This year, Intel made a noteworthy entry into the low-to-mid range discrete GPU market with its A750 and A770 cards, but don't expect the company to start challenging the RTX 4090 or Radeon RX 7900, both of which require a lot of wattage, any time soon. According to Intel Graphics Head Raja Koduri, the company is squarely focused on squeezing as much performance as it can out of a 200 to 225W power limit -- often with a single power connector -- and hopefully enough to compete with the best graphics cards.
"My priority at this point is getting that core audience, with one power connector," Intel Graphics Head Raja Koduri said in an interview with Gadgets360, an Indian tech site. "And that can get you up to 200W – 225W. If you nail that, and something a little above and a little below, all that falls into the sweet spot."
Modern high-end graphics cards consume incredible amounts of power as companies like AMD and Nvidia tend to squeeze every bit of performance out of their GPUs. This naturally increases the prices of those advanced graphics cards to levels not accessible by many gamers. However, Intel, which just released its first mainstream discrete GPUs this year, is apparently focused more on power efficiency and affordability than raw speeds. And Raja believes that loads of consumers just want something that's affordable and doesn't require a huge power supply and a ton of cooling
The company's recently-released Arc A750 and A770 cards, priced at between $289 and $349, fall somewhere between the RTX 3060 and RTX 3060 Ti, both of which cost more, on the GPU benchmark hierarchy. Intel's cards already fall into the 200 to 225W power range, though for what it's worth, they still have two power connectors where Nvidia is able to have a single connector on some of its cards.
Now, while a plan to build a high-end graphics board that would consume around 200W may sound like an unachievable dream given today's standards for gaming-grade graphics cards (maximum performance at whatever cost), it perhaps should be considered from a GPU architecture point of view. After all, Raja Koduri is a GPU architect rather than an engineer who implements those graphics processors in silicon or another engineer who figures out how to build a graphics cards to make a GPU run at its max.
Building a discrete GPU architecture — that would provide decent performance in say a 4K resolution in a circa 200W power envelope — would be an achievement by itself. Nvidia and AMD cards that can play smoothly at 4K use a ton of power. Building a GPU in a set power envelope is another challenge and succeeding would be an undisputed achievement.
If this sweet spot architecture scales both up and down in terms of power, then it is possible to build something considerably more powerful or less power hungry. In the former case, Intel would compete against mighty GPUs from AMD and Nvidia. Whether such an architecture is part of the public Intel Arc roadmap is something that remains to be seen, but at least Raja Koduri expresses such a goal.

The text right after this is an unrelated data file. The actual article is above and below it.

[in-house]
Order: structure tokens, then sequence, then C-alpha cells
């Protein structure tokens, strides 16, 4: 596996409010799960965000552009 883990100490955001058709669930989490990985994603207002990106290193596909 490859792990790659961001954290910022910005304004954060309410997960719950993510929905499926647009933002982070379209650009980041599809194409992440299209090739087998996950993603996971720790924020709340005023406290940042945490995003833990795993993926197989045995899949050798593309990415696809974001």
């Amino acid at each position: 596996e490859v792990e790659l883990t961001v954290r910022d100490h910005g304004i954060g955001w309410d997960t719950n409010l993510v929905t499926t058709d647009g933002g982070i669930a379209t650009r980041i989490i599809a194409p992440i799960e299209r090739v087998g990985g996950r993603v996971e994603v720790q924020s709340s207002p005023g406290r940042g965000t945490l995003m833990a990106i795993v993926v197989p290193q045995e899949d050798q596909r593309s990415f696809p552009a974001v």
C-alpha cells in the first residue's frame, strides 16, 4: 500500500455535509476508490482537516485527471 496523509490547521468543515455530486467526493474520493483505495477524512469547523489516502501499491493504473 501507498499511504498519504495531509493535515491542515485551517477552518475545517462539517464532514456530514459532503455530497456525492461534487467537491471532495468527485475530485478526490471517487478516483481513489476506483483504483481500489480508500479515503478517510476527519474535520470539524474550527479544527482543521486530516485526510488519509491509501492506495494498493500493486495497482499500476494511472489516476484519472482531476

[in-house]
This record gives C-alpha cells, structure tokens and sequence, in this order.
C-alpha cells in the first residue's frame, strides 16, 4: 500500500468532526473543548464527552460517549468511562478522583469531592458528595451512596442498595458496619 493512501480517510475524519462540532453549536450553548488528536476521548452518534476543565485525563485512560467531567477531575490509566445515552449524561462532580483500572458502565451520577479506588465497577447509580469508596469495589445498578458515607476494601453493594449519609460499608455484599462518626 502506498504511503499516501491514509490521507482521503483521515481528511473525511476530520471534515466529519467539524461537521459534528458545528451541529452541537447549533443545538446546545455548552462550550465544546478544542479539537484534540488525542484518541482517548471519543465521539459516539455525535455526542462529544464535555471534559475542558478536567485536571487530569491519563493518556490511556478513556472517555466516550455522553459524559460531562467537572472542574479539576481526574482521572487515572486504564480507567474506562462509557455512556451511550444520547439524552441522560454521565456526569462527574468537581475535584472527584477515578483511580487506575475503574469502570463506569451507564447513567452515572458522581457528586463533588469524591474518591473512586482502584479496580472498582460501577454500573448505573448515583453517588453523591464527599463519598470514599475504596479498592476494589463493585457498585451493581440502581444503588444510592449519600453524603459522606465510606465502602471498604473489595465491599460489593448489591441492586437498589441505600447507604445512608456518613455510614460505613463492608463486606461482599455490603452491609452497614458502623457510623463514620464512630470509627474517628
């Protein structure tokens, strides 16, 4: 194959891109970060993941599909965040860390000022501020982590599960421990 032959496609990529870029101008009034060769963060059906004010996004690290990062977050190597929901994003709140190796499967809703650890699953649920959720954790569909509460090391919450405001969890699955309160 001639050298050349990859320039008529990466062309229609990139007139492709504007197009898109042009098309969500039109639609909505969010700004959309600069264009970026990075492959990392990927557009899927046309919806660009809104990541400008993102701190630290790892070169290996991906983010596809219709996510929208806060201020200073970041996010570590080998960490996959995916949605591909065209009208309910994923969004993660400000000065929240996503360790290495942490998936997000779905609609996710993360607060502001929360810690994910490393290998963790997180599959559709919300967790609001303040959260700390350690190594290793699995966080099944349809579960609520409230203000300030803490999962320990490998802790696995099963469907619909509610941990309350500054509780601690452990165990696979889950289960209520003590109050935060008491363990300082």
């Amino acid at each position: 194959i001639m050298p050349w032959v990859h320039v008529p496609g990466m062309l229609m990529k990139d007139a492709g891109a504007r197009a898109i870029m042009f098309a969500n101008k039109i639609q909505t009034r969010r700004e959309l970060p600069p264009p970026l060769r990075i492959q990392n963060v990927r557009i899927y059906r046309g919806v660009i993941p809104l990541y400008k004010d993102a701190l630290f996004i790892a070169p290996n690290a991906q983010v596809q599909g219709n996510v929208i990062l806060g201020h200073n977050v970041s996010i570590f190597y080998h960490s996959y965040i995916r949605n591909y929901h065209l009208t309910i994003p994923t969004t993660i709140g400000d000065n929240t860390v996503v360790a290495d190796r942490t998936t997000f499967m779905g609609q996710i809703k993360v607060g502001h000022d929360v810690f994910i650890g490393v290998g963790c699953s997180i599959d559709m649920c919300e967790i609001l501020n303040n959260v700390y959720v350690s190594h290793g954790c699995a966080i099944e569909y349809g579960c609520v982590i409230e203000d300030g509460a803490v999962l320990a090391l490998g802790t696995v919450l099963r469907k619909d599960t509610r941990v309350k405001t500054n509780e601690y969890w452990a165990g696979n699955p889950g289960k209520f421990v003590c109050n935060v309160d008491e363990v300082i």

Addressing mass market buyers is perhaps Intel's course of action for its Arc discrete GPUs for now as the company is only just entering the standalone GPU market and yet has to gain market share. To that end, its main goals at this point (probably) are to make GPUs that provide good performance for notebooks (where Intel has an indisputable lead on the CPU side of things) at low power as well as desktops aimed at mainstream gamers who do not tend to spend $1000 per graphics card. This is a business goal though.
In the meantime, Koduri expresses confidence of Intel's Arc roadmap in general and the next generation of the company's standalone GPUs codenamed Battlemage due in 2023 in particular. "The interest level is very, very high," the Intel graphics and accelerated computing boss said. "And [we're working on] landing more partners in India who can ship good volumes here at good price points. So, expect to see a lot more Arc in 2023 and more variations of Arc."
So far, Intel is lagging on GPU perf/W. They're not going to magically leapfrog the efficiency of AMD and Nvidia in a single generation (if ever).
That's interesting. I wonder if it's a response to any pushback they've gotten from Taiwanese board partners. Or, maybe they just want to diversify their supply chain.
So, what are some Indian GPU card makers?
So far these dedicated cards are just like their integrated ones; 10 years behind. And the drivers? Embarrassing.
Less talk, more do.
Arc cards don't appear to be 10 years behind. Close to parity in the Low-Mid market.
I suspect that Intel is focused on OEM partners who want to sell basic gaming boxes at a basic price. No drama and low RMA rates. The whole system costing less than an 4070 and available off the shelf as an impulse purchase at a big box store.
Core i5 (OEM cooler) plus Arc 770 on an H-chipset with an easy to reach power target for a low-end PSU. That's a real sweet spot for an integrated system provider.
You're also fine to post qualifications, corrections, disagreement, etc. but such direct attacks are out-of-bounds.
As Nvidia struggles with "Bad Grandpa" Jensen's overwhelming greed and diminishing sanity, Intel is smart enough to understand that its hard to sell a 4 slot computer part that's physically incapable of fitting inside most computers. Forget about even trying to find a way to power that toaster.
Bonus points if if Intel makes a card that can run in a HP Peice of Crap™ without the whole system catching fire. Although, HP and Dell have gotten so downmarket and proprietary that I'd be surprised if they even have a real PCIe slot or single spare power connector.
If you bought a Dell or HP that didn't already have a PCIe power cable, then the PSU is probably too small and has no extra connectors for one. I think it's common for people with Dells to upgrade the PSU to one from an AlienWare, when they want to install a beefier graphics card.